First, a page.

We would like to thank the blind reviewers in helping to structure our exposition and make our ideas clear. We would also like to thank Patrik Hoyer for providing us the example of Sect. "Both FF and IC are Sanity Checks of the Model Class". This work has partially been carried out within the framework of the Prognostics for Optimal Maintenance (POM) project (grant nr. 100031; http://www.pom-sbo.org) which is financially supported by the Institute for the Promotion of Innovation through Science and Technology in Flanders (IWT-Vlaanderen).

References

  1. Cartwright, N. (1999). The dappled word: A study of the boundaries of science. Cambridge, MA: Cambridge University Press.zbMATHCrossRefGoogle Scholar
  2. Cartwright, N. (2002). Against modularity, the causal Markov condition and any link between the two. British Journal for the Philosophy of Science, 53, 411–53.MathSciNetzbMATHCrossRefGoogle Scholar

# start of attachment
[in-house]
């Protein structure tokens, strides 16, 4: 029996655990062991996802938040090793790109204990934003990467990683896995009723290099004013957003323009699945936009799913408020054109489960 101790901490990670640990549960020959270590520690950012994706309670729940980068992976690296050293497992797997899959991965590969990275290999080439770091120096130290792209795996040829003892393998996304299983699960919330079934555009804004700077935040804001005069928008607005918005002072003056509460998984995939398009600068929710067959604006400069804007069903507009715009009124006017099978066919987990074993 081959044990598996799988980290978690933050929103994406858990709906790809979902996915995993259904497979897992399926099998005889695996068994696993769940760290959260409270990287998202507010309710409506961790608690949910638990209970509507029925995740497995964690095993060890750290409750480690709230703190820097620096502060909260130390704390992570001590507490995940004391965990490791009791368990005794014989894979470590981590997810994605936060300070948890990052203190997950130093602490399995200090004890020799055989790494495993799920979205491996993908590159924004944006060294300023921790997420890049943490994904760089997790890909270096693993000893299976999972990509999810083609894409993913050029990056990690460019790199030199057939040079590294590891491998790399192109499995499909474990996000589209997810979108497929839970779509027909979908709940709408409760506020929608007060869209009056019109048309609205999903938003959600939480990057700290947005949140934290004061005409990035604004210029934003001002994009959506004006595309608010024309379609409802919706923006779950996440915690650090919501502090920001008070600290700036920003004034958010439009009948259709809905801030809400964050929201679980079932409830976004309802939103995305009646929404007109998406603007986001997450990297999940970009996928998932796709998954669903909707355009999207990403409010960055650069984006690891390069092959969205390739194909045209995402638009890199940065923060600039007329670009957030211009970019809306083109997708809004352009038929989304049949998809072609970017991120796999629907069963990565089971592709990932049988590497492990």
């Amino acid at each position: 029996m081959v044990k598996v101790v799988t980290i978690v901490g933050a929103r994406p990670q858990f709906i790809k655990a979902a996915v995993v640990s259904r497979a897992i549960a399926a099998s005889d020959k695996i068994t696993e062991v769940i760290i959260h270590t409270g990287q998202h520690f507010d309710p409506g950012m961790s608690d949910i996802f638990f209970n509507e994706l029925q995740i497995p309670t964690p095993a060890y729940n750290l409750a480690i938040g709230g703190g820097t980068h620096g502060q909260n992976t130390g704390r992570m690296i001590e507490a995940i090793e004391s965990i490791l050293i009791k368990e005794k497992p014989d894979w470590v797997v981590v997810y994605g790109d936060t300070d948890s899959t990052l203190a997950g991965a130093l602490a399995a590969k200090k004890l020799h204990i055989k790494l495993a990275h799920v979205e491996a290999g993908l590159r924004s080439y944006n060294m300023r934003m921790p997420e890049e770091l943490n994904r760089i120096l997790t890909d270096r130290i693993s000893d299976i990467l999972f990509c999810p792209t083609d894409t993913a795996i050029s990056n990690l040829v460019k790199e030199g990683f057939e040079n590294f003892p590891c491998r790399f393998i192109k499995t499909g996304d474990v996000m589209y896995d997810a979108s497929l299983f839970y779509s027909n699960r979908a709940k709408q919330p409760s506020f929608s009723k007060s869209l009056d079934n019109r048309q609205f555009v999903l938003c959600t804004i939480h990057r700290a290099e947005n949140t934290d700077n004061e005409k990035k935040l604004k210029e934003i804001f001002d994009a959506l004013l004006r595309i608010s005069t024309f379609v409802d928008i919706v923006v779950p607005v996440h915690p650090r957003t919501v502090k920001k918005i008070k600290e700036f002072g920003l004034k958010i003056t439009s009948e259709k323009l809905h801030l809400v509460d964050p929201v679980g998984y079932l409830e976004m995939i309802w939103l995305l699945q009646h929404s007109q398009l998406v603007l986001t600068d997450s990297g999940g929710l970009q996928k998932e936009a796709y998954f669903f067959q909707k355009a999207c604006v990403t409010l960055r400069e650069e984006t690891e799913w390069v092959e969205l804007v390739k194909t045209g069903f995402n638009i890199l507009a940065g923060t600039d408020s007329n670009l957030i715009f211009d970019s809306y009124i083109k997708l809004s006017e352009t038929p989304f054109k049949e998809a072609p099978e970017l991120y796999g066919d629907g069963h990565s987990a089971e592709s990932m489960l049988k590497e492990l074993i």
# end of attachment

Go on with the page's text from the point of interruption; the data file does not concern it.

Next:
3. Chaitin, G. (1966). On the length of programs for computing finite binary sequences. Journal of Association for Computing Machinery, 13, 547–569.MathSciNetzbMATHCrossRefGoogle Scholar
  4. Chaitin, G. (1975). A theory of program size formally identical to information theory. Journal of Association for Computing Machinery, 22, 329–340.MathSciNetzbMATHCrossRefGoogle Scholar
  5. Daniusis, P., Janzing, D., Mooij, J., Zscheischler, J., Steudel, B., Zhang, et al. (2010). Inferring deterministic causal relations. In: Proceedings of 6th Conference on Uncertainty in Artificial Intelligence (UAI).Google Scholar
  6. Gacs, P., Tromp, J., & Vitányi, P. (2001). Algorithmic statistics. IEEE Transactions on Information Theory , 47(6), 2443–2463.zbMATHCrossRefGoogle Scholar
  7. Grünwald, P. (2007). The minimum description length principle. Cambridge, MA: MIT Press.Google Scholar
  8. Hoyer, P. O., Janzing, D., Mooij, J. M., Peters, J., & Schölkopf, B. (2008). Nonlinear causal discovery with additive noise models. In: D. Koller, D. Schuurmans, Y. Bengio & L. Bottou (Eds.), NIPS (pp. 689–696). Cambridge, MA: IT Press.Google Scholar
  9. Hutter, M. (2007). On universal prediction and Bayesian confirmation. Theoretical Computer Science, 384(1), 33–48.MathSciNetzbMATHCrossRefGoogle Scholar